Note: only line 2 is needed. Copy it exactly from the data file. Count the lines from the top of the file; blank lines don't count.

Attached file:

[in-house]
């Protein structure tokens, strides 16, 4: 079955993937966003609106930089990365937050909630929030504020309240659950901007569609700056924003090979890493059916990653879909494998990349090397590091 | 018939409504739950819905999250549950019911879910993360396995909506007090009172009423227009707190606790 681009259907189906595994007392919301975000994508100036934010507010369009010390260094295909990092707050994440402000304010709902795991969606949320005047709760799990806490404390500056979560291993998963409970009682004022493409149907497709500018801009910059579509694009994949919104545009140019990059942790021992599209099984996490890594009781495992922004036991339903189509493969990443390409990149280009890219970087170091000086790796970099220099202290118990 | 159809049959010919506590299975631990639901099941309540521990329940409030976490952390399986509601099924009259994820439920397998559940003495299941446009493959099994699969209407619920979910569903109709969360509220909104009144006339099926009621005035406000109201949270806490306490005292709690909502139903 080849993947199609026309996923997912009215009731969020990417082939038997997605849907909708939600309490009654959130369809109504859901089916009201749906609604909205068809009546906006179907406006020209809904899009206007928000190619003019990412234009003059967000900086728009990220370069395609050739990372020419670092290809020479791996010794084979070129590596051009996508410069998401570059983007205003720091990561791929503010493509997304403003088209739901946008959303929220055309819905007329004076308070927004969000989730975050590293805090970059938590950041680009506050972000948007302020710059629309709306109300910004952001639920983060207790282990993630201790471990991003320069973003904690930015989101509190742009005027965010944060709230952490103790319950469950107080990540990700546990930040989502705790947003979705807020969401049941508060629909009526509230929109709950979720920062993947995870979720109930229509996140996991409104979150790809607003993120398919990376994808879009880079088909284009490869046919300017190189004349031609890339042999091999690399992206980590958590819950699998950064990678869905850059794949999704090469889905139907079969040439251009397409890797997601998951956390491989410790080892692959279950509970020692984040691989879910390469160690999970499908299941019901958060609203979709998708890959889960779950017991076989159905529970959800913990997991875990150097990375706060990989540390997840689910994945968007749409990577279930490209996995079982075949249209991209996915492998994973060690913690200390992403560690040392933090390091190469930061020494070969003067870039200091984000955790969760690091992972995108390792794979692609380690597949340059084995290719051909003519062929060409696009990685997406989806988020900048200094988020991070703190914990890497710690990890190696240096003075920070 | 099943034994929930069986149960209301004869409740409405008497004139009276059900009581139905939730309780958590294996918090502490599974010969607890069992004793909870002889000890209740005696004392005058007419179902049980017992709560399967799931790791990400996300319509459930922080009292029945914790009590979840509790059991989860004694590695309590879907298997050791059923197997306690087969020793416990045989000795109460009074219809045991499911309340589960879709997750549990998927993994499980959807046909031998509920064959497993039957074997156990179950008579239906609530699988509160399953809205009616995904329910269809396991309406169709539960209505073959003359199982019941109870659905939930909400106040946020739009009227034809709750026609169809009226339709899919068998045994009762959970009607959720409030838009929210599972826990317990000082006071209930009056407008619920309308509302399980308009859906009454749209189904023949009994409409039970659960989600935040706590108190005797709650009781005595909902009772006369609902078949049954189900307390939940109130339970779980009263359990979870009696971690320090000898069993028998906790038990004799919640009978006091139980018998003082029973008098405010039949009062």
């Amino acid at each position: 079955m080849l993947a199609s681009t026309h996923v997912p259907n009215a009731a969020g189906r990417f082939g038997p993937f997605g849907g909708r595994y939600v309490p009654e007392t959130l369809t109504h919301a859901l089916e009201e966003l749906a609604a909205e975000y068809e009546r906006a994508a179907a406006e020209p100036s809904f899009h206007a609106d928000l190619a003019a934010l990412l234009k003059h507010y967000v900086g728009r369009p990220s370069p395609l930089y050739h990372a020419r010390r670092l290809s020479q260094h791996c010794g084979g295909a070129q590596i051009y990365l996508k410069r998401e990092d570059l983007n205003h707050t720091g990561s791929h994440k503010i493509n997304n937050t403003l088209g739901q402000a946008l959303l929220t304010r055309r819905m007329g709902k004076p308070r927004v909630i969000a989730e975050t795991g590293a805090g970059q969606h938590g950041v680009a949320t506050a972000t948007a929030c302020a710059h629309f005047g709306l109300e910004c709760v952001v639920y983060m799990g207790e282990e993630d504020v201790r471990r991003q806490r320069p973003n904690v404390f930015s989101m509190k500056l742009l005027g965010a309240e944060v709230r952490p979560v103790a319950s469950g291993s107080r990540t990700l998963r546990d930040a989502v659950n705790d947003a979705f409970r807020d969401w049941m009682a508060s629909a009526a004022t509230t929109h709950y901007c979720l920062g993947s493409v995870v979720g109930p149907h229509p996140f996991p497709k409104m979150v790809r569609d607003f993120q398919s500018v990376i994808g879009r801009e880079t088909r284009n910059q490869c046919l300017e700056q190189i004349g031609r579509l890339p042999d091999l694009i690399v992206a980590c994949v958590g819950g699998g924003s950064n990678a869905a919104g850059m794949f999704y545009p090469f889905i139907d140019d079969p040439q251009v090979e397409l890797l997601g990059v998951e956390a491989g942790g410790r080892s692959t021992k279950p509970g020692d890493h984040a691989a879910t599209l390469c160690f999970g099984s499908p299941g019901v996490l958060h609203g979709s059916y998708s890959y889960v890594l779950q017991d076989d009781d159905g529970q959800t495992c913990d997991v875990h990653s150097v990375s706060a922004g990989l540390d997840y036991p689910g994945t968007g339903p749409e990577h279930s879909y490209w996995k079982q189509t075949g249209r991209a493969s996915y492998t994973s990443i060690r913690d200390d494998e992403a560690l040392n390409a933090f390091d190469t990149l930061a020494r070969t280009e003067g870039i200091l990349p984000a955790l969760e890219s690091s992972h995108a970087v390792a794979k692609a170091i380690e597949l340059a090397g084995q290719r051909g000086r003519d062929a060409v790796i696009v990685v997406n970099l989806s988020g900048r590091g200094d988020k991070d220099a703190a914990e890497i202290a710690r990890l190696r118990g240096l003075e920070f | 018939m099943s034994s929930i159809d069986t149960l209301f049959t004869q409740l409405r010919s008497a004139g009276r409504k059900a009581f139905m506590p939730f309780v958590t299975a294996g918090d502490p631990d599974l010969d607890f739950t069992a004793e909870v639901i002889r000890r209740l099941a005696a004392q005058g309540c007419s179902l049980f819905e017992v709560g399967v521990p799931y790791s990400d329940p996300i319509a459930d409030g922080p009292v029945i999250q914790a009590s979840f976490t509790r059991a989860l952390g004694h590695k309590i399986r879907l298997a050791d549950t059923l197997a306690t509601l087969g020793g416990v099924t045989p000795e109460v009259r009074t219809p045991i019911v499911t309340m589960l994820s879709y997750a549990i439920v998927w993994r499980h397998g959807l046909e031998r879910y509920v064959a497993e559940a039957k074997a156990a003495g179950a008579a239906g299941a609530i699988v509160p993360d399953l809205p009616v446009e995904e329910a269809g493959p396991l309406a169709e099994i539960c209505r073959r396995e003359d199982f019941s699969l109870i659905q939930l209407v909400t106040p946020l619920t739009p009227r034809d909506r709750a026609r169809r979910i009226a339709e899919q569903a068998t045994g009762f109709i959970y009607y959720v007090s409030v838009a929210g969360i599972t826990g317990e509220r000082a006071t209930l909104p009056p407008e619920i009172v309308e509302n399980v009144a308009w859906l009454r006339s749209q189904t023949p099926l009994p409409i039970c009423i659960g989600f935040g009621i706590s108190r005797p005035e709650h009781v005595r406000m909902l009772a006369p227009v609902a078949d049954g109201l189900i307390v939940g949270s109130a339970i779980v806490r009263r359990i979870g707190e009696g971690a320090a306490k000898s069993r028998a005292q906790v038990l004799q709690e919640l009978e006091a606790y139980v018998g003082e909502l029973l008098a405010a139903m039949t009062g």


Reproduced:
């Protein structure tokens, strides 16, 4: 079955993937966003609106930089990365937050909630929030504020309240659950901007569609700056924003090979890493059916990653879909494998990349090397590091 | 018939409504739950819905999250549950019911879910993360396995909506007090009172009423227009707190606790 681009259907189906595994007392919301975000994508100036934010507010369009010390260094295909990092707050994440402000304010709902795991969606949320005047709760799990806490404390500056979560291993998963409970009682004022493409149907497709500018801009910059579509694009994949919104545009140019990059942790021992599209099984996490890594009781495992922004036991339903189509493969990443390409990149280009890219970087170091000086790796970099220099202290118990 | 159809049959010919506590299975631990639901099941309540521990329940409030976490952390399986509601099924009259994820439920397998559940003495299941446009493959099994699969209407619920979910569903109709969360509220909104009144006339099926009621005035406000109201949270806490306490005292709690909502139903 080849993947199609026309996923997912009215009731969020990417082939038997997605849907909708939600309490009654959130369809109504859901089916009201749906609604909205068809009546906006179907406006020209809904899009206007928000190619003019990412234009003059967000900086728009990220370069395609050739990372020419670092290809020479791996010794084979070129590596051009996508410069998401570059983007205003720091990561791929503010493509997304403003088209739901946008959303929220055309819905007329004076308070927004969000989730975050590293805090970059938590950041680009506050972000948007302020710059629309709306109300910004952001639920983060207790282990993630201790471990991003320069973003904690930015989101509190742009005027965010944060709230952490103790319950469950107080990540990700546990930040989502705790947003979705807020969401049941508060629909009526509230929109709950979720920062993947995870979720109930229509996140996991409104979150790809607003993120398919990376994808879009880079088909284009490869046919300017190189004349031609890339042999091999690399992206980590958590819950699998950064990678869905850059794949999704090469889905139907079969040439251009397409890797997601998951956390491989410790080892692959279950509970020692984040691989879910390469160690999970499908299941019901958060609203979709998708890959889960779950017991076989159905529970959800913990997991875990150097990375706060990989540390997840689910994945968007749409990577279930490209996995079982075949249209991209996915492998994973060690913690200390992403560690040392933090390091190469930061020494070969003067870039200091984000955790969760690091992972995108390792794979692609380690597949340059084995290719051909003519062929060409696009990685997406989806988020900048200094988020991070703190914990890497710690990890190696240096003075920070 | 099943034994929930069986149960209301004869409740409405008497004139009276059900009581139905939730309780958590294996918090502490599974010969607890069992004793909870002889000890209740005696004392005058007419179902049980017992709560399967799931790791990400996300319509459930922080009292029945914790009590979840509790059991989860004694590695309590879907298997050791059923197997306690087969020793416990045989000795109460009074219809045991499911309340589960879709997750549990998927993994499980959807046909031998509920064959497993039957074997156990179950008579239906609530699988509160399953809205009616995904329910269809396991309406169709539960209505073959003359199982019941109870659905939930909400106040946020739009009227034809709750026609169809009226339709899919068998045994009762959970009607959720409030838009929210599972826990317990000082006071209930009056407008619920309308509302399980308009859906009454749209189904023949009994409409039970659960989600935040706590108190005797709650009781005595909902009772006369609902078949049954189900307390939940109130339970779980009263359990979870009696971690320090000898069993028998906790038990004799919640009978006091139980018998003082029973008098405010039949009062």